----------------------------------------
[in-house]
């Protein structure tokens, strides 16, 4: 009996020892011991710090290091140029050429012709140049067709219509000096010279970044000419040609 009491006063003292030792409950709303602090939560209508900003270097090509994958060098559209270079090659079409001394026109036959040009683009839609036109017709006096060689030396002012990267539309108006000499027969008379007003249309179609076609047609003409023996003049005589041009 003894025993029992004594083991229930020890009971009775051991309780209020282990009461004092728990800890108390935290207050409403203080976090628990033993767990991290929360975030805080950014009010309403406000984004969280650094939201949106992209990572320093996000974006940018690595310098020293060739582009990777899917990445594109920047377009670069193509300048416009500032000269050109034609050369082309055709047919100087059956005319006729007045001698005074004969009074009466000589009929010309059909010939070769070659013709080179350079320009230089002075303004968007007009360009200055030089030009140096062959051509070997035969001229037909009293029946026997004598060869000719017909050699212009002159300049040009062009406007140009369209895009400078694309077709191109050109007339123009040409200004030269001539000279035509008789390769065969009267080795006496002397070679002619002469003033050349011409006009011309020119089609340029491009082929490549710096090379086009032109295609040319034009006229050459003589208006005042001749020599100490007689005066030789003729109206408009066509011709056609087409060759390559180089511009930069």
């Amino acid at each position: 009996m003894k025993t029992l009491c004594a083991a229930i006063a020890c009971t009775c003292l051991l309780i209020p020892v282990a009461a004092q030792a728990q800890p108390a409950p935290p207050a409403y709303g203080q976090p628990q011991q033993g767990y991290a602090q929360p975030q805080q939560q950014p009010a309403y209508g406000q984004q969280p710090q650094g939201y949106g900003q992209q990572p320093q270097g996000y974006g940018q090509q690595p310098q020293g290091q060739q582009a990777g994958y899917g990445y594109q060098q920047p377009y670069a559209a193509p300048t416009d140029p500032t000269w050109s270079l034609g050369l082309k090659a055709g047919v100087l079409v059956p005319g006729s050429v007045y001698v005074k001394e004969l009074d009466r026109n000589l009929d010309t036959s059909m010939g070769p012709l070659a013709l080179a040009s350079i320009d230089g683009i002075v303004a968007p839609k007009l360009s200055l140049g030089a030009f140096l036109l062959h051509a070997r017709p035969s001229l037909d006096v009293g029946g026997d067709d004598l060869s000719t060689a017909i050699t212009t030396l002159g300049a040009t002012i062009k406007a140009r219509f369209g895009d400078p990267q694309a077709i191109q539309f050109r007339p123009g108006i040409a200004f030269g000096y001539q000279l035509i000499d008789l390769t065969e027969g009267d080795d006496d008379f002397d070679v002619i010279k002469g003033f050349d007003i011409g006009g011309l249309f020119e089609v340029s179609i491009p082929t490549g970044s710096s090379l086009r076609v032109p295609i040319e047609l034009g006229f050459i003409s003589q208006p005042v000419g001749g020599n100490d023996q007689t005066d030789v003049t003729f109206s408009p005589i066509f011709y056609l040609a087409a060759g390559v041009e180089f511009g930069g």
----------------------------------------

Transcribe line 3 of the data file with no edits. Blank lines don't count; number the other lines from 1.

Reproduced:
């Amino acid at each position: 009996m003894k025993t029992l009491c004594a083991a229930i006063a020890c009971t009775c003292l051991l309780i209020p020892v282990a009461a004092q030792a728990q800890p108390a409950p935290p207050a409403y709303g203080q976090p628990q011991q033993g767990y991290a602090q929360p975030q805080q939560q950014p009010a309403y209508g406000q984004q969280p710090q650094g939201y949106g900003q992209q990572p320093q270097g996000y974006g940018q090509q690595p310098q020293g290091q060739q582009a990777g994958y899917g990445y594109q060098q920047p377009y670069a559209a193509p300048t416009d140029p500032t000269w050109s270079l034609g050369l082309k090659a055709g047919v100087l079409v059956p005319g006729s050429v007045y001698v005074k001394e004969l009074d009466r026109n000589l009929d010309t036959s059909m010939g070769p012709l070659a013709l080179a040009s350079i320009d230089g683009i002075v303004a968007p839609k007009l360009s200055l140049g030089a030009f140096l036109l062959h051509a070997r017709p035969s001229l037909d006096v009293g029946g026997d067709d004598l060869s000719t060689a017909i050699t212009t030396l002159g300049a040009t002012i062009k406007a140009r219509f369209g895009d400078p990267q694309a077709i191109q539309f050109r007339p123009g108006i040409a200004f030269g000096y001539q000279l035509i000499d008789l390769t065969e027969g009267d080795d006496d008379f002397d070679v002619i010279k002469g003033f050349d007003i011409g006009g011309l249309f020119e089609v340029s179609i491009p082929t490549g970044s710096s090379l086009r076609v032109p295609i040319e047609l034009g006229f050459i003409s003589q208006p005042v000419g001749g020599n100490d023996q007689t005066d030789v003049t003729f109206s408009p005589i066509f011709y056609l040609a087409a060759g390559v041009e180089f511009g930069g």